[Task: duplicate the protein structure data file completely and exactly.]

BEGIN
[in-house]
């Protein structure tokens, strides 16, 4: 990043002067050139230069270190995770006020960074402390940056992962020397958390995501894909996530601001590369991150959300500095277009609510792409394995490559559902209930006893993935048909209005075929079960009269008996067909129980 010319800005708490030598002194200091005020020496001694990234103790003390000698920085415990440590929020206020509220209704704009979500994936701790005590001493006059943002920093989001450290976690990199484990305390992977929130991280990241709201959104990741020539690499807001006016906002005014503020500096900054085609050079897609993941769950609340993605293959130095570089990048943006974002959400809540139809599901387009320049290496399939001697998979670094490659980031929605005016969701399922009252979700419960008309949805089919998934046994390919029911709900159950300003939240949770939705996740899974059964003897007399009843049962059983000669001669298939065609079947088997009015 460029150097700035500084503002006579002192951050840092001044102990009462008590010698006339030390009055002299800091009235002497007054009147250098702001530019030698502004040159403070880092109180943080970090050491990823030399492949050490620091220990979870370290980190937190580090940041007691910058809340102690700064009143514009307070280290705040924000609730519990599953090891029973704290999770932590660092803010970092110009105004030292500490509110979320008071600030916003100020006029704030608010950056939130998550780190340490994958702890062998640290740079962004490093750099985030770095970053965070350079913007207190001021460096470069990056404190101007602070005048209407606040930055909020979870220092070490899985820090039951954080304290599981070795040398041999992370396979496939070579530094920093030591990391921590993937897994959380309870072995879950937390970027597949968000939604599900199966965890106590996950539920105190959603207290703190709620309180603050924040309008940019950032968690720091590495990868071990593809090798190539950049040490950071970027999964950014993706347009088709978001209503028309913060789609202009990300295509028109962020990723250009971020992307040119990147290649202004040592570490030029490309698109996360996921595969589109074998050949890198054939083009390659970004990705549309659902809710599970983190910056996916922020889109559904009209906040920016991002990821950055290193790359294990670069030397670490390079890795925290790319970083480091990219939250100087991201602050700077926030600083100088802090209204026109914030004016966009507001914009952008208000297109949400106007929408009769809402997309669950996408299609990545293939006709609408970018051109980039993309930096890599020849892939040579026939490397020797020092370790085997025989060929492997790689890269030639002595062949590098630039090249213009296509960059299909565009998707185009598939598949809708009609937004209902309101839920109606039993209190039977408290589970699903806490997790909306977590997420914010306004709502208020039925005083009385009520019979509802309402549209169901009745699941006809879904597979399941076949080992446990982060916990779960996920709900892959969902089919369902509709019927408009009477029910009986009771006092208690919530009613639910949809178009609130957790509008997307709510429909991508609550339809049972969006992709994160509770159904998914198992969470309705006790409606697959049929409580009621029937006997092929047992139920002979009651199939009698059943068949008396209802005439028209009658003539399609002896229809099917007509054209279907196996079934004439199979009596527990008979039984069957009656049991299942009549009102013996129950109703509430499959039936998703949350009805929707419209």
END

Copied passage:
[in-house]
């Protein structure tokens, strides 16, 4: 990043002067050139230069270190995770006020960074402390940056992962020397958390995501894909996530601001590369991150959300500095277009609510792409394995490559559902209930006893993935048909209005075929079960009269008996067909129980 010319800005708490030598002194200091005020020496001694990234103790003390000698920085415990440590929020206020509220209704704009979500994936701790005590001493006059943002920093989001450290976690990199484990305390992977929130991280990241709201959104990741020539690499807001006016906002005014503020500096900054085609050079897609993941769950609340993605293959130095570089990048943006974002959400809540139809599901387009320049290496399939001697998979670094490659980031929605005016969701399922009252979700419960008309949805089919998934046994390919029911709900159950300003939240949770939705996740899974059964003897007399009843049962059983000669001669298939065609079947088997009015 460029150097700035500084503002006579002192951050840092001044102990009462008590010698006339030390009055002299800091009235002497007054009147250098702001530019030698502004040159403070880092109180943080970090050491990823030399492949050490620091220990979870370290980190937190580090940041007691910058809340102690700064009143514009307070280290705040924000609730519990599953090891029973704290999770932590660092803010970092110009105004030292500490509110979320008071600030916003100020006029704030608010950056939130998550780190340490994958702890062998640290740079962004490093750099985030770095970053965070350079913007207190001021460096470069990056404190101007602070005048209407606040930055909020979870220092070490899985820090039951954080304290599981070795040398041999992370396979496939070579530094920093030591990391921590993937897994959380309870072995879950937390970027597949968000939604599900199966965890106590996950539920105190959603207290703190709620309180603050924040309008940019950032968690720091590495990868071990593809090798190539950049040490950071970027999964950014993706347009088709978001209503028309913060789609202009990300295509028109962020990723250009971020992307040119990147290649202004040592570490030029490309698109996360996921595969589109074998050949890198054939083009390659970004990705549309659902809710599970983190910056996916922020889109559904009209906040920016991002990821950055290193790359294990670069030397670490390079890795925290790319970083480091990219939250100087991201602050700077926030600083100088802090209204026109914030004016966009507001914009952008208000297109949400106007929408009769809402997309669950996408299609990545293939006709609408970018051109980039993309930096890599020849892939040579026939490397020797020092370790085997025989060929492997790689890269030639002595062949590098630039090249213009296509960059299909565009998707185009598939598949809708009609937004209902309101839920109606039993209190039977408290589970699903806490997790909306977590997420914010306004709502208020039925005083009385009520019979509802309402549209169901009745699941006809879904597979399941076949080992446990982060916990779960996920709900892959969902089919369902509709019927408009009477029910009986009771006092208690919530009613639910949809178009609130957790509008997307709510429909991508609550339809049972969006992709994160509770159904998914198992969470309705006790409606697959049929409580009621029937006997092929047992139920002979009651199939009698059943068949008396209802005439028209009658003539399609002896229809099917007509054209279907196996079934004439199979009596527990008979039984069957009656049991299942009549009102013996129950109703509430499959039936998703949350009805929707419209």